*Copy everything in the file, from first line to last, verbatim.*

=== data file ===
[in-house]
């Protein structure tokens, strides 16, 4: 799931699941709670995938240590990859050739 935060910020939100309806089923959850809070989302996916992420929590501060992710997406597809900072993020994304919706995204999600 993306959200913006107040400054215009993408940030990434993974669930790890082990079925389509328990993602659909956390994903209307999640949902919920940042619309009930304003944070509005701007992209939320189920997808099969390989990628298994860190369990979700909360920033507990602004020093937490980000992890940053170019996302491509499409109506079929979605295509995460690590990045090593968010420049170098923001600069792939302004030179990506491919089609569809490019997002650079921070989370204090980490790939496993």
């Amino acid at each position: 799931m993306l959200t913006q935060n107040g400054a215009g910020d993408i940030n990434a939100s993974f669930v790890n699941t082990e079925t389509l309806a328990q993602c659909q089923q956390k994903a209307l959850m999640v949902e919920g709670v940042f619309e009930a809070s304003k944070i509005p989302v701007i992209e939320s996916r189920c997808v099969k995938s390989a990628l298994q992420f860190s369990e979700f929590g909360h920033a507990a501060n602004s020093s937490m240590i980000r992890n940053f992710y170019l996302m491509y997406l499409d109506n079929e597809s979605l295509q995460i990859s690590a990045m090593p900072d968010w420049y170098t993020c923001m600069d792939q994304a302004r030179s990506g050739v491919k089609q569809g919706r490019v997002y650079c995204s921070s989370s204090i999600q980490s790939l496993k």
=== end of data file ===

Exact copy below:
[in-house]
């Protein structure tokens, strides 16, 4: 799931699941709670995938240590990859050739 935060910020939100309806089923959850809070989302996916992420929590501060992710997406597809900072993020994304919706995204999600 993306959200913006107040400054215009993408940030990434993974669930790890082990079925389509328990993602659909956390994903209307999640949902919920940042619309009930304003944070509005701007992209939320189920997808099969390989990628298994860190369990979700909360920033507990602004020093937490980000992890940053170019996302491509499409109506079929979605295509995460690590990045090593968010420049170098923001600069792939302004030179990506491919089609569809490019997002650079921070989370204090980490790939496993």
């Amino acid at each position: 799931m993306l959200t913006q935060n107040g400054a215009g910020d993408i940030n990434a939100s993974f669930v790890n699941t082990e079925t389509l309806a328990q993602c659909q089923q956390k994903a209307l959850m999640v949902e919920g709670v940042f619309e009930a809070s304003k944070i509005p989302v701007i992209e939320s996916r189920c997808v099969k995938s390989a990628l298994q992420f860190s369990e979700f929590g909360h920033a507990a501060n602004s020093s937490m240590i980000r992890n940053f992710y170019l996302m491509y997406l499409d109506n079929e597809s979605l295509q995460i990859s690590a990045m090593p900072d968010w420049y170098t993020c923001m600069d792939q994304a302004r030179s990506g050739v491919k089609q569809g919706r490019v997002y650079c995204s921070s989370s204090i999600q980490s790939l496993k």